6th Floor Boardroom
Woodrow Wilson Center
1300 Pennsylvania Ave NW
Washington, DC 20009

with Duccio Basosi, University of Florence, Italy and author, Il governo del dollaro. Interdipendenza economica e potere statunitense negli anni di Richard Nixon, 1969-73

The end of the Bretton Woods monetary system in the years between 1971 and 1973 was an historic event that changed the economic landscape of the entire non-soviet world. It has often been argued that the crisis of Bretton Woods was a somewhat linear process, where the inner weaknesses of the arrangements devised in 1944 - fixed exchange rates, gold-dollar standard - ultimately overwhelmed the ability of the participants to keep the system alive. Some scholars have attributed particular responsibilities for the breakdown of Bretton Woods to the Nixon administration in the US, often seen as not sufficiently interested in international economic affairs to avoid the system's collapse, thereby creating the conditions for the economic disorder of the early 1970s.

The records of the three secretaries that served in the US Treasury under the Nixon administration (Kennedy, Connally and Shultz) and on the files of their undersecretary for Monetary Affairs (Volcker), on which Basosi's research is based (as well as on White House, NSC, Federal Reserve and State Department records), allow us to see things in a different light.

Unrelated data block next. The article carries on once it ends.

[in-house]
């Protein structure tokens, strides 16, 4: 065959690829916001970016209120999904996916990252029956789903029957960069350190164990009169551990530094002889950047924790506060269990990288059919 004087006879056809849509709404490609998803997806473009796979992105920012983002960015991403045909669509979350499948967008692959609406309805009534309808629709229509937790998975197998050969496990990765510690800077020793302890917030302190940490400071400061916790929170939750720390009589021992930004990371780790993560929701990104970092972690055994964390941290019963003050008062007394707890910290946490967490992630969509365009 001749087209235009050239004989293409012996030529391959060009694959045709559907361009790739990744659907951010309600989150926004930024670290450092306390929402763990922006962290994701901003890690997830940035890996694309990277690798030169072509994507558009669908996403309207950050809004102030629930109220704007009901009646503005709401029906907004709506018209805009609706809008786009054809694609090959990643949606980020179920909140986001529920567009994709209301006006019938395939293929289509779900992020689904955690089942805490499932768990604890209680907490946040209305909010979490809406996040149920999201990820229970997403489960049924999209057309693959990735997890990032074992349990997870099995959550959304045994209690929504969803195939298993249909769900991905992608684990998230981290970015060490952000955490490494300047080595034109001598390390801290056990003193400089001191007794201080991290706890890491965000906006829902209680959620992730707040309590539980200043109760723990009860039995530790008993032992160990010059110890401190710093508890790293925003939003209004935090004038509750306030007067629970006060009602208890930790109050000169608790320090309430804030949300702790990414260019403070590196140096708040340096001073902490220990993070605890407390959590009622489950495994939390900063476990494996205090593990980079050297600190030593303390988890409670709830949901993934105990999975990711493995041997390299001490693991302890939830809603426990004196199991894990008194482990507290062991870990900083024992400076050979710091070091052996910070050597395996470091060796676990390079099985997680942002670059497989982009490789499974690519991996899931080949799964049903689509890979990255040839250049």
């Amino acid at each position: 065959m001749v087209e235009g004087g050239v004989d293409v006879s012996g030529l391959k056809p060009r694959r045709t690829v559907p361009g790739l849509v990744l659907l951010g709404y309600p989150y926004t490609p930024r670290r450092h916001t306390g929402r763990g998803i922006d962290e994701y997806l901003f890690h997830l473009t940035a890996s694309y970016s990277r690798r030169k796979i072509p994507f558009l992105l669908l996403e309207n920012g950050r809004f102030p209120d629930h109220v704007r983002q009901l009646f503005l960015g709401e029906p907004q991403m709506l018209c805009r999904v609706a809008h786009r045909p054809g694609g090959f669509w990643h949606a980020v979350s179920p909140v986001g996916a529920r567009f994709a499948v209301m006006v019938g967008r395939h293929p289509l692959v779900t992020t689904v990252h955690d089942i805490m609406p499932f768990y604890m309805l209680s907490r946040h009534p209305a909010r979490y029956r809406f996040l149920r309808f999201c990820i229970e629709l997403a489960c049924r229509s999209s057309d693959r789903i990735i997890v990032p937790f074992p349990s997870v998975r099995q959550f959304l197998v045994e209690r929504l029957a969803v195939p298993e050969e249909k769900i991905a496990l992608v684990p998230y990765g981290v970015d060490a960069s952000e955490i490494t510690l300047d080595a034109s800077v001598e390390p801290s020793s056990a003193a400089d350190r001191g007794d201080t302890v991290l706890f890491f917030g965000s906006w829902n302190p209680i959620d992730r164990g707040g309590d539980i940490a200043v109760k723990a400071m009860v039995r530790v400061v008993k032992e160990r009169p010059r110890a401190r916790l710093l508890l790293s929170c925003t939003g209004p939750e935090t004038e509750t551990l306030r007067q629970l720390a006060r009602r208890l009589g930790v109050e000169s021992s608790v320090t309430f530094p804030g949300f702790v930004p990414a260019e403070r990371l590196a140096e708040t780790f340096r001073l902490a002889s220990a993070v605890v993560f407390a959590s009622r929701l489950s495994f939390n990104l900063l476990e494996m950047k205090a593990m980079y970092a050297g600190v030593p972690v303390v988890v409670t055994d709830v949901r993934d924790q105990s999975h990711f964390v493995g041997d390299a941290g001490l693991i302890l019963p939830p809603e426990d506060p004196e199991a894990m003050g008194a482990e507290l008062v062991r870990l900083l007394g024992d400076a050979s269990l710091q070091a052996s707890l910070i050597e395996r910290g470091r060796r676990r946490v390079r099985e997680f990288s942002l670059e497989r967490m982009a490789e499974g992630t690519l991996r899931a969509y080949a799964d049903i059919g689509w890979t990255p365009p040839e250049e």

From the very beginning of its term in office, the Nixon administration included the need for a different international monetary system in the broad process of reshaping of US foreign policy that would take the forms of the Nixon Doctrine, Détente, and the opening to China. US economic and political exigencies called for a "flexible" system based on the dollar, intended to serve the trends toward growing transnational investments by US companies and banks, as well as the perceived need of a diminished financial constraint on overseas military commitments. However implicitly, and with a trial and error process concerning implementation, this entailed a de facto new conception of US hegemony globally, as well as a serious clash of interests with the European
allies in particular. As European plans, to create their own shield against monetary instability, took on growing credibility throughout 1970 with the launching of the EMU and the Werner plan, US policymakers moved towards the unilateral suspension of their commitment to Bretton Woods. This came on 15 August 1971, after months of deep internal debate within the administration, involving both economic and geopolitical reflections. The second half of 1971, as well as the year 1972, marked the beginning of a different phase. The US administration proceeded quite ruthlessly in the dismantling of the Bretton Woods system, sometimes actually using global financial instability to secure its objectives. A new conception of global American power was taking shape, and, for what concerns the Transatlantic relationship, a clearer definition of western hierarchies de facto replaced the idealistic visions of the "partnership" of the 1960s.